final SyncResult<String> syncResult = new SyncResult<>();
        final String myResult = "Done";

        Runnable messageWorker = new Runnable() {
            @Override
            public void run() {
                syncResult.setResult(myResult);
            }
        };

        try {
            syncResult.getResult(2, TimeUnit.SECONDS);
            Assert.fail("Result should not be returned");
        } catch (TimeoutException e) {
            // Do nothing
        }

        // We should still be able to deliver a result
        ExecutorService executors = Executors.newSingleThreadExecutor();
        executors.submit(messageWorker);
    }

    @Test(expectedExceptions = TimeoutException.class)
    public void testNoDelivery() throws InterruptedException, TimeoutException {
        final SyncResult<String> syncResult = new SyncResult<>();
        syncResult.getResult(2, TimeUnit.SECONDS);
        Assert.fail("Result should not be returned");
    }
}
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2
  • \$\begingroup\$ What is the reason for testing result == null? \$\endgroup\$
    – vnp
    Commented Dec 24, 2016 at 23:53
  • \$\begingroup\$ Good point. My first draft did not have the messageReceived field, so I relied on result == null. I just updated it to use a better condition, the boolean value from Condition.await(). Thanks! \$\endgroup\$
    – Sundeep
    Commented Dec 25, 2016 at 0:04

1 Answer 1

2
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here are my suggestions and the full code afterward:

  1. Always unlock in a finally clause. This is specially true in the getResult method, if the await call is interrupted, the lock will never be released.

  2. Use signalAll instead of signal, if several threads are waiting for the result, with signal only one will stop waiting.

  3. When declaring a variable, use the most generic type. In your code, you should declare messageLock as a Lock instead of a ReentrantLock.

  4. the messageReceived variable is always used in a lock/unlock block and then could be a simple boolean instead of an AtomicBoolean

Below is the code with these suggestions :

import java.util.concurrent.TimeUnit;
import java.util.concurrent.TimeoutException;
import java.util.concurrent.atomic.AtomicBoolean;
import java.util.concurrent.locks.Condition;
import java.util.concurrent.locks.Lock;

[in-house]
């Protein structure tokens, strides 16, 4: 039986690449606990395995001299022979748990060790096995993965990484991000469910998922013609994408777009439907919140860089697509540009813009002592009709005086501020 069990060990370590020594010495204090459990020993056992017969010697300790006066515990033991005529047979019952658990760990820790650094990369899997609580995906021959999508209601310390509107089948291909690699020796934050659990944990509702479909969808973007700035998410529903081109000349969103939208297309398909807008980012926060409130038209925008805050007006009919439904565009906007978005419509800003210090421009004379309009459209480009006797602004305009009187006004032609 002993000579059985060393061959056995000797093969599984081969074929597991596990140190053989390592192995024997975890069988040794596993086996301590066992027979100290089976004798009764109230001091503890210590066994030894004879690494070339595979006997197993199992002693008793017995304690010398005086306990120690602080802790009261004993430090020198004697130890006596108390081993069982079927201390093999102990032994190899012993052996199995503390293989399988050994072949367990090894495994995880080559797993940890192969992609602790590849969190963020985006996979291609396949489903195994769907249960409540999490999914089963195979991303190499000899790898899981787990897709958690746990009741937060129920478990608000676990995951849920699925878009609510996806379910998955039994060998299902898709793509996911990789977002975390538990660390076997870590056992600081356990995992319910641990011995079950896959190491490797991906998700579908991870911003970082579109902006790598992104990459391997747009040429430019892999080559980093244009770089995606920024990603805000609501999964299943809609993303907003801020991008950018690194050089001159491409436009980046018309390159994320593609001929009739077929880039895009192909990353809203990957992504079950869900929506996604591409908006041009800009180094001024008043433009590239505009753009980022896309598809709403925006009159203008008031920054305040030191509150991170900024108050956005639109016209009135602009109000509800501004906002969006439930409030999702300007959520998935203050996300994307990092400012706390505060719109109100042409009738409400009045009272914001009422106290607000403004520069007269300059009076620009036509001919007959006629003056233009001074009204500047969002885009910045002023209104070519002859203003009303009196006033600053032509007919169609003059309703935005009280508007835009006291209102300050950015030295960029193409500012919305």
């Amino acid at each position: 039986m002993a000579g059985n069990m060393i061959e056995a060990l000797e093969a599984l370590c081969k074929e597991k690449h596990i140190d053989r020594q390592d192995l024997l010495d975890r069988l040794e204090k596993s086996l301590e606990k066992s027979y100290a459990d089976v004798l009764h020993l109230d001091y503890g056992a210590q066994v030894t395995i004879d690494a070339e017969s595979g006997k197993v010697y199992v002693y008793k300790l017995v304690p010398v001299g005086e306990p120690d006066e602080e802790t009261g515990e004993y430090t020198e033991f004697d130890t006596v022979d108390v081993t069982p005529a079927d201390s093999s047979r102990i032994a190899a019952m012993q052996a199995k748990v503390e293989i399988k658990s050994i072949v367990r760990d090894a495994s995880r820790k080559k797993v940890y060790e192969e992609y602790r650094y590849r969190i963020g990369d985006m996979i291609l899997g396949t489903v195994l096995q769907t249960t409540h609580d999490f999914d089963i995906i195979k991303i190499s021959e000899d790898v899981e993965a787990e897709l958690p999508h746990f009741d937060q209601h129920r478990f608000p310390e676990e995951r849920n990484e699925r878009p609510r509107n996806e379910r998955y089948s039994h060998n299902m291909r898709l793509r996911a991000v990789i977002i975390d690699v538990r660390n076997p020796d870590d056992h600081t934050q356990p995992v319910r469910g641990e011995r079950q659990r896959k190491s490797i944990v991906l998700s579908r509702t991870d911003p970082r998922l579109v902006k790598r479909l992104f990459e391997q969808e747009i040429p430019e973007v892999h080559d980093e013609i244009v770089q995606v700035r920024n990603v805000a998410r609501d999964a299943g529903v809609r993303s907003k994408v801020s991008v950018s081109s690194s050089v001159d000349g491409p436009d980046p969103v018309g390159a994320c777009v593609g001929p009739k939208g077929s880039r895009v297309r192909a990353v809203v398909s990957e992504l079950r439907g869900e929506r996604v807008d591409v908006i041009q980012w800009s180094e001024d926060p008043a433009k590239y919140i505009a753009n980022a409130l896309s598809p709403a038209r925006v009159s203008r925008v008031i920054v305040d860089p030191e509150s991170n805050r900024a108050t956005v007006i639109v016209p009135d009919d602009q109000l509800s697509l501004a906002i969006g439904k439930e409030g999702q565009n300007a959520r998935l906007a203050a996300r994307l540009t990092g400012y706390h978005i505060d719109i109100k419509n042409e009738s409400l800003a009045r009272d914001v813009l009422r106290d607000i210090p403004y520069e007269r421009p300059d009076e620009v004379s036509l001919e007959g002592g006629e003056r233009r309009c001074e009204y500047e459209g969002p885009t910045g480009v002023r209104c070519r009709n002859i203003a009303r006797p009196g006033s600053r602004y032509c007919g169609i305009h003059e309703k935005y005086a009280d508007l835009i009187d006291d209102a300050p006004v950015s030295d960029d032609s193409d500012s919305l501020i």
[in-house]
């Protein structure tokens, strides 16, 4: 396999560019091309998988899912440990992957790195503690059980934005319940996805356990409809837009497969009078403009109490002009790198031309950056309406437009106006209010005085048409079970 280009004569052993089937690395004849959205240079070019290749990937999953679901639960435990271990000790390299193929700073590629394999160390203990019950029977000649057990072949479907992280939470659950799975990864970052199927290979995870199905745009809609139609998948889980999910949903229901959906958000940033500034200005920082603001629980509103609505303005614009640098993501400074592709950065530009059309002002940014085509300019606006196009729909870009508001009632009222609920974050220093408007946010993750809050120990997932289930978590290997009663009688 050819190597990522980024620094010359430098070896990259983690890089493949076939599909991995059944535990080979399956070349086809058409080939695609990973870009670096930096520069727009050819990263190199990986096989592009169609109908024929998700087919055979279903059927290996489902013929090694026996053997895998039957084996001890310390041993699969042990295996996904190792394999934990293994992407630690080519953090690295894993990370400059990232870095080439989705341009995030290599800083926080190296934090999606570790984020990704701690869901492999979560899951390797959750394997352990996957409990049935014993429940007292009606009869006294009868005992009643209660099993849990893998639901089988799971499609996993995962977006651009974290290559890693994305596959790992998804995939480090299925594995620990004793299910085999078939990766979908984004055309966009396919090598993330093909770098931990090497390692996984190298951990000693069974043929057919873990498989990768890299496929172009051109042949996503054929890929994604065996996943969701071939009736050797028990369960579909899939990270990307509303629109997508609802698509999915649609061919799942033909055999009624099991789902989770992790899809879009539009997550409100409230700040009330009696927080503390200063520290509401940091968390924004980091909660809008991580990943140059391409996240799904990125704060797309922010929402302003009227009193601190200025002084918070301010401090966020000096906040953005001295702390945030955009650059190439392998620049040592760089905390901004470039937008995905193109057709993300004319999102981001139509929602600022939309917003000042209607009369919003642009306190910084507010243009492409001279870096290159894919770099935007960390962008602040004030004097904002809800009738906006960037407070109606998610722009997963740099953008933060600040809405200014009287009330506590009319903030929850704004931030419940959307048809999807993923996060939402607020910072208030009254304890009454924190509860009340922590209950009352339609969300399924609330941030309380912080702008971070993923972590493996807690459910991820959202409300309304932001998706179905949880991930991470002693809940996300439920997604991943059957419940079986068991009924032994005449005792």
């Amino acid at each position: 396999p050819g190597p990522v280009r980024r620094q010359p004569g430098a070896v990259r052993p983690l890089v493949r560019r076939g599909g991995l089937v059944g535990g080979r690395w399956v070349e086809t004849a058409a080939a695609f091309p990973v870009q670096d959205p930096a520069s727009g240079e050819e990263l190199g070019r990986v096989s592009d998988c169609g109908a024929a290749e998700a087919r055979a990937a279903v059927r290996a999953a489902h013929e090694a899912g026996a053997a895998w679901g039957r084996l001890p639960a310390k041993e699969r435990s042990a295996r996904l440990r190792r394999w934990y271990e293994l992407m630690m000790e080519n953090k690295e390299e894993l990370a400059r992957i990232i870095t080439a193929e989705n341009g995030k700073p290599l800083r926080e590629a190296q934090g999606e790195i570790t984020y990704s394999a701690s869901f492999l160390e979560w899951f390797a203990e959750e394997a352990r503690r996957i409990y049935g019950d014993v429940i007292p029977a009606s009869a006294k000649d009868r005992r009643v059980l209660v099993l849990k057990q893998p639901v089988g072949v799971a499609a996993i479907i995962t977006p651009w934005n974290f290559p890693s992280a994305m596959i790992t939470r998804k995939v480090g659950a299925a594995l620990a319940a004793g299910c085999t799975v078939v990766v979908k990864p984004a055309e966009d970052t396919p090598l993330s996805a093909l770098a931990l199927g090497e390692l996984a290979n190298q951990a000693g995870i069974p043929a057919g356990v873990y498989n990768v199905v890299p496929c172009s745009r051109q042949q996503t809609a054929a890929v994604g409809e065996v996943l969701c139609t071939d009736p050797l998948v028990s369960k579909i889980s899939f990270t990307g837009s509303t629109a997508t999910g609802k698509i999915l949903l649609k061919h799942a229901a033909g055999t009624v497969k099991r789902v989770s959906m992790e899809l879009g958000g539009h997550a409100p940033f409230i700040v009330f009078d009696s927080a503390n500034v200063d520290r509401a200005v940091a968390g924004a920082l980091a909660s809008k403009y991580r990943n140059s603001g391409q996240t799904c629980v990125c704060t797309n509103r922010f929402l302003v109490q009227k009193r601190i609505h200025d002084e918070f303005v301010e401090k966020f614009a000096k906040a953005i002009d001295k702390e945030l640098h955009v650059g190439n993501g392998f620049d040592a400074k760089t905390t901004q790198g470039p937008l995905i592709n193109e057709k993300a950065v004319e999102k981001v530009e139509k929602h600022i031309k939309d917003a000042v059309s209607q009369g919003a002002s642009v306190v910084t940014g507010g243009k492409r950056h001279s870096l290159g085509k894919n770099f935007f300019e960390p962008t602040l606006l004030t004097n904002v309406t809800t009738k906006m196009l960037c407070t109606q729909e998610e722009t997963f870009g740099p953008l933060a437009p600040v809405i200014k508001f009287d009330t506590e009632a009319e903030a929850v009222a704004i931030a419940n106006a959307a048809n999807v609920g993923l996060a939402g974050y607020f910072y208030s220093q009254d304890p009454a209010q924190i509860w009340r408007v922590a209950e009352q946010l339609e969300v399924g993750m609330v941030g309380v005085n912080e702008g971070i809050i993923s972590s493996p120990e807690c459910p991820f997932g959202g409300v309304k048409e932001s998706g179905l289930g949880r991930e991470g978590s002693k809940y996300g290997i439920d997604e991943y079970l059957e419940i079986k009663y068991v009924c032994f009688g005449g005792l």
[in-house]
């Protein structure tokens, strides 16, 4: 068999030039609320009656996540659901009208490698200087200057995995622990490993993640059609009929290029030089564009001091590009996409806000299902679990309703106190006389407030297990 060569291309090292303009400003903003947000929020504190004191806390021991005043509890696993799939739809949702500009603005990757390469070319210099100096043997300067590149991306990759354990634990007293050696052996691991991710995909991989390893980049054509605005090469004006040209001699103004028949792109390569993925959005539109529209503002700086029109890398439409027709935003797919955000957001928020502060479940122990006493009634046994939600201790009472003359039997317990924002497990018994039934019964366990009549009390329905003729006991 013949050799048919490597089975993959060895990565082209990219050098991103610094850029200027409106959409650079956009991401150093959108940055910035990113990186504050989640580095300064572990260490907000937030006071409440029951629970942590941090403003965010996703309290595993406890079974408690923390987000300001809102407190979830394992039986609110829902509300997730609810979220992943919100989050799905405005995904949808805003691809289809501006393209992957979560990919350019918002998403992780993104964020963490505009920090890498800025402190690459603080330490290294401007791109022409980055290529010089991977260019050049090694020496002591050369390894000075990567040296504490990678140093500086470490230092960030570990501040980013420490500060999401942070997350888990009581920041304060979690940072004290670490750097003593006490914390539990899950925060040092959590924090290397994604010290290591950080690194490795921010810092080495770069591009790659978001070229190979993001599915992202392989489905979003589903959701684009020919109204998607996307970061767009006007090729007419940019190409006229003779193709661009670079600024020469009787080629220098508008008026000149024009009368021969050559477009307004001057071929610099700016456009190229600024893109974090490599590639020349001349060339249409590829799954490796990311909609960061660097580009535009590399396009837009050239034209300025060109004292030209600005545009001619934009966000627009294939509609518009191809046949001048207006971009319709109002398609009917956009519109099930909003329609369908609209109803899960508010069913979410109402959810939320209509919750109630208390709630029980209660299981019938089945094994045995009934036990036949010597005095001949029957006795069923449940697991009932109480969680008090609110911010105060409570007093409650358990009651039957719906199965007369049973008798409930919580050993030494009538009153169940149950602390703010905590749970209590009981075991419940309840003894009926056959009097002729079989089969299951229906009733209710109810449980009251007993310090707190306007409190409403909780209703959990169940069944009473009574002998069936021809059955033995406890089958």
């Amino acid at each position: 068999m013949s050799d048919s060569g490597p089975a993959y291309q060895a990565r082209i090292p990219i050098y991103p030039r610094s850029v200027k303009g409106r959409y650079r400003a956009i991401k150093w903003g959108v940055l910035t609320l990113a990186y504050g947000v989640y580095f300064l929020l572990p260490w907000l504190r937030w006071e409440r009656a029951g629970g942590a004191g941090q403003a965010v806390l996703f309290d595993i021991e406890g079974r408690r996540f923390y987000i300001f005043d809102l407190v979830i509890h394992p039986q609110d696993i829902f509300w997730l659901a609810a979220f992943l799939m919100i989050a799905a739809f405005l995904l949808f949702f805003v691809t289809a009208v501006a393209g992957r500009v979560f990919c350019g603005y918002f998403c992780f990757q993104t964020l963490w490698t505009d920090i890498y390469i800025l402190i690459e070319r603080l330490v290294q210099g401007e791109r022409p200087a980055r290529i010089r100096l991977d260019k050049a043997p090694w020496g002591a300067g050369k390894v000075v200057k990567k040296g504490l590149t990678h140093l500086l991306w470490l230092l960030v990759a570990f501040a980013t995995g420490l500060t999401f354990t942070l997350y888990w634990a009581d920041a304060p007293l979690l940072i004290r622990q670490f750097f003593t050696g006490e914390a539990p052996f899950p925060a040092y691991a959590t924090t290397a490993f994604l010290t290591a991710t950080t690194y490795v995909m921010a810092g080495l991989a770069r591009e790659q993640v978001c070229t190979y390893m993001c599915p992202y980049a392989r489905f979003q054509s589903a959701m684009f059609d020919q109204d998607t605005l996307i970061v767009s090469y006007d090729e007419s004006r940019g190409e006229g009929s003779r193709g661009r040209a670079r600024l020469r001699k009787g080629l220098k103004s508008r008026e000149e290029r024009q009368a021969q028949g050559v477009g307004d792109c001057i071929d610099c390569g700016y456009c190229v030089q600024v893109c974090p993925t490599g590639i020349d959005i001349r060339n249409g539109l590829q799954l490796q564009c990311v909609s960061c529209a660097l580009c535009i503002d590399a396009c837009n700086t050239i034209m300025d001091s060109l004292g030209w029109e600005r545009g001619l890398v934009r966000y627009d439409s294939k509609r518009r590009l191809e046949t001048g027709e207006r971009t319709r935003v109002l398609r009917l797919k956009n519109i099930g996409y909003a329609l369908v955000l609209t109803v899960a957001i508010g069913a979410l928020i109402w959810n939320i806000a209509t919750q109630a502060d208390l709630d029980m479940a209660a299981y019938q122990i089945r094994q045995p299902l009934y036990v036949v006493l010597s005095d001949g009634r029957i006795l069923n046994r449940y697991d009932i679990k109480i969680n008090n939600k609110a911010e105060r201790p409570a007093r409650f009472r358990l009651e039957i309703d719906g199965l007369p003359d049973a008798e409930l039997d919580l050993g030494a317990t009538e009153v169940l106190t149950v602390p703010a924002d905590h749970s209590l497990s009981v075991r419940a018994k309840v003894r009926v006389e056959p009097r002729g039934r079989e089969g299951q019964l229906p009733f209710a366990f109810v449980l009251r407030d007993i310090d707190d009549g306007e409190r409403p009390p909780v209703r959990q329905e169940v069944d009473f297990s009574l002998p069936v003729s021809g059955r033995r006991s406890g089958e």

import java.util.concurrent.locks.ReentrantLock;

/**
 * Object to hold the calling thread while we wait for a response message from client
 *
 */
public class SyncResult<T> {

    private T result;

    private final Lock messageLock = new ReentrantLock();
    private final Condition messageCondition = messageLock.newCondition();
    // In the very remote off chance that result is already available and 
    // wait is not required
    private boolean messageReceived = false;

    /**
     * Sets the given result and notifies the calling thread to return the result
     */
    public void setResult(T result) {
        messageLock.lock();
        try {
            this.result = result;
            messageReceived = true;
            messageCondition.signalAll();
        } finally {
            messageLock.unlock();
        }
    }

    /**
     * Return the result or time out and get an exception
     */ 
    public T getResult(long timeOut, TimeUnit timeUnit) throws InterruptedException,
        TimeoutException {
        boolean receivedSignal = false;
        messageLock.lock();
        try {
            if(!messageReceived) {
                receivedSignal = messageCondition.await(timeOut, timeUnit);
            } 
            // If messageReceived is true, then we return null
            if(!receivedSignal && !messageReceived) {
                throw new TimeoutException();
            }
            return result;
        }
        finally {
            messageLock.unlock();
        }
    }
}
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3
  • \$\begingroup\$ #2 is a great point I missed as I was intending for only one thread to call this object, but it can easily be called by multiple threads. Excellent catch on #4 as well, as the variables in the lock block will be synchronized among threads. However, the messageReceived field cannot be final in the code above. \$\endgroup\$
    – Sundeep
    Commented Dec 27, 2016 at 15:51
  • \$\begingroup\$ #4 yep you are right, I modified the answer accordingly. \$\endgroup\$ Commented Dec 27, 2016 at 15:56
  • \$\begingroup\$ Welcome to Code Review, this is a well formed answer! \$\endgroup\$
    – Malachi
    Commented Dec 27, 2016 at 16:28